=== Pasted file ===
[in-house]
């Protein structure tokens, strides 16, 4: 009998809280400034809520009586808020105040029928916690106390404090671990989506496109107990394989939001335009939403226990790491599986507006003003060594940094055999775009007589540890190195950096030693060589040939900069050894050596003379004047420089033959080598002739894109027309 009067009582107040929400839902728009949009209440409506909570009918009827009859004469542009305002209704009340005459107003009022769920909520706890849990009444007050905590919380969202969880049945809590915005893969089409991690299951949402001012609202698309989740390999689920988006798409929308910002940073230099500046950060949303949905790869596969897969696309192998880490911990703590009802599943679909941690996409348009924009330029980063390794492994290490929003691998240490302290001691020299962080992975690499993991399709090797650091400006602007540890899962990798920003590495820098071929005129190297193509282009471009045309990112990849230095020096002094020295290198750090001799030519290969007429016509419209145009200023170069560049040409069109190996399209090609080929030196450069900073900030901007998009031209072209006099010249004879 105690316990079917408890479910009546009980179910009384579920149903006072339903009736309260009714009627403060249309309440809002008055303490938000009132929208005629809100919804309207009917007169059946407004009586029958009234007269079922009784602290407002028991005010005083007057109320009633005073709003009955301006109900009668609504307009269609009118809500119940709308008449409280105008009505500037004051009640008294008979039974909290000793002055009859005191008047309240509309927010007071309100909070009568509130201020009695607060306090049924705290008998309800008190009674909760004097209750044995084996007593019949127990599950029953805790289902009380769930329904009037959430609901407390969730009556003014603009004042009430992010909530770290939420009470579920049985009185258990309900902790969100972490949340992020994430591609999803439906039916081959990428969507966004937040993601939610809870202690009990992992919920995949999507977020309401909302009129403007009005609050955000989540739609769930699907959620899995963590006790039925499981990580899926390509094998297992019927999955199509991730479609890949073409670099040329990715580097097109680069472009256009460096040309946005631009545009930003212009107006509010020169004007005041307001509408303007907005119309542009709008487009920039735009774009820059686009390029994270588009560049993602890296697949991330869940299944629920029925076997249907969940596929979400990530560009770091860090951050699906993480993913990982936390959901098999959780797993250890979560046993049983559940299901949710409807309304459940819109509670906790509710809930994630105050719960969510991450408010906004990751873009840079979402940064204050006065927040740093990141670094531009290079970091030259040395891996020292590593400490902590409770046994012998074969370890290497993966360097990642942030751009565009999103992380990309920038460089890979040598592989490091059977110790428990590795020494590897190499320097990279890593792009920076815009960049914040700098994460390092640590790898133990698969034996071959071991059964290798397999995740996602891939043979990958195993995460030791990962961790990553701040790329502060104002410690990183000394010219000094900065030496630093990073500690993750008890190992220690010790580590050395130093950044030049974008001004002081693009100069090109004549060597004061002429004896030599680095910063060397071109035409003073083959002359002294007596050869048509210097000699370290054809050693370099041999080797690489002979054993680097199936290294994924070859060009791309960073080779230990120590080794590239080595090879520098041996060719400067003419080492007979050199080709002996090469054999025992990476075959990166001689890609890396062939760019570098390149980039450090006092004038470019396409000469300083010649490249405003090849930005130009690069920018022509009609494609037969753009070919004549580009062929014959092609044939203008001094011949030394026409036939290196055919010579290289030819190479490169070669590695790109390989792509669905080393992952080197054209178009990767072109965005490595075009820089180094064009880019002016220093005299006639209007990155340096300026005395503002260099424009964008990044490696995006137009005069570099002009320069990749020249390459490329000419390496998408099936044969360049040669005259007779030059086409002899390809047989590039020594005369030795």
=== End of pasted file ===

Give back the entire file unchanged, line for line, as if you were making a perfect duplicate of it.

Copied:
[in-house]
């Protein structure tokens, strides 16, 4: 009998809280400034809520009586808020105040029928916690106390404090671990989506496109107990394989939001335009939403226990790491599986507006003003060594940094055999775009007589540890190195950096030693060589040939900069050894050596003379004047420089033959080598002739894109027309 009067009582107040929400839902728009949009209440409506909570009918009827009859004469542009305002209704009340005459107003009022769920909520706890849990009444007050905590919380969202969880049945809590915005893969089409991690299951949402001012609202698309989740390999689920988006798409929308910002940073230099500046950060949303949905790869596969897969696309192998880490911990703590009802599943679909941690996409348009924009330029980063390794492994290490929003691998240490302290001691020299962080992975690499993991399709090797650091400006602007540890899962990798920003590495820098071929005129190297193509282009471009045309990112990849230095020096002094020295290198750090001799030519290969007429016509419209145009200023170069560049040409069109190996399209090609080929030196450069900073900030901007998009031209072209006099010249004879 105690316990079917408890479910009546009980179910009384579920149903006072339903009736309260009714009627403060249309309440809002008055303490938000009132929208005629809100919804309207009917007169059946407004009586029958009234007269079922009784602290407002028991005010005083007057109320009633005073709003009955301006109900009668609504307009269609009118809500119940709308008449409280105008009505500037004051009640008294008979039974909290000793002055009859005191008047309240509309927010007071309100909070009568509130201020009695607060306090049924705290008998309800008190009674909760004097209750044995084996007593019949127990599950029953805790289902009380769930329904009037959430609901407390969730009556003014603009004042009430992010909530770290939420009470579920049985009185258990309900902790969100972490949340992020994430591609999803439906039916081959990428969507966004937040993601939610809870202690009990992992919920995949999507977020309401909302009129403007009005609050955000989540739609769930699907959620899995963590006790039925499981990580899926390509094998297992019927999955199509991730479609890949073409670099040329990715580097097109680069472009256009460096040309946005631009545009930003212009107006509010020169004007005041307001509408303007907005119309542009709008487009920039735009774009820059686009390029994270588009560049993602890296697949991330869940299944629920029925076997249907969940596929979400990530560009770091860090951050699906993480993913990982936390959901098999959780797993250890979560046993049983559940299901949710409807309304459940819109509670906790509710809930994630105050719960969510991450408010906004990751873009840079979402940064204050006065927040740093990141670094531009290079970091030259040395891996020292590593400490902590409770046994012998074969370890290497993966360097990642942030751009565009999103992380990309920038460089890979040598592989490091059977110790428990590795020494590897190499320097990279890593792009920076815009960049914040700098994460390092640590790898133990698969034996071959071991059964290798397999995740996602891939043979990958195993995460030791990962961790990553701040790329502060104002410690990183000394010219000094900065030496630093990073500690993750008890190992220690010790580590050395130093950044030049974008001004002081693009100069090109004549060597004061002429004896030599680095910063060397071109035409003073083959002359002294007596050869048509210097000699370290054809050693370099041999080797690489002979054993680097199936290294994924070859060009791309960073080779230990120590080794590239080595090879520098041996060719400067003419080492007979050199080709002996090469054999025992990476075959990166001689890609890396062939760019570098390149980039450090006092004038470019396409000469300083010649490249405003090849930005130009690069920018022509009609494609037969753009070919004549580009062929014959092609044939203008001094011949030394026409036939290196055919010579290289030819190479490169070669590695790109390989792509669905080393992952080197054209178009990767072109965005490595075009820089180094064009880019002016220093005299006639209007990155340096300026005395503002260099424009964008990044490696995006137009005069570099002009320069990749020249390459490329000419390496998408099936044969360049040669005259007779030059086409002899390809047989590039020594005369030795």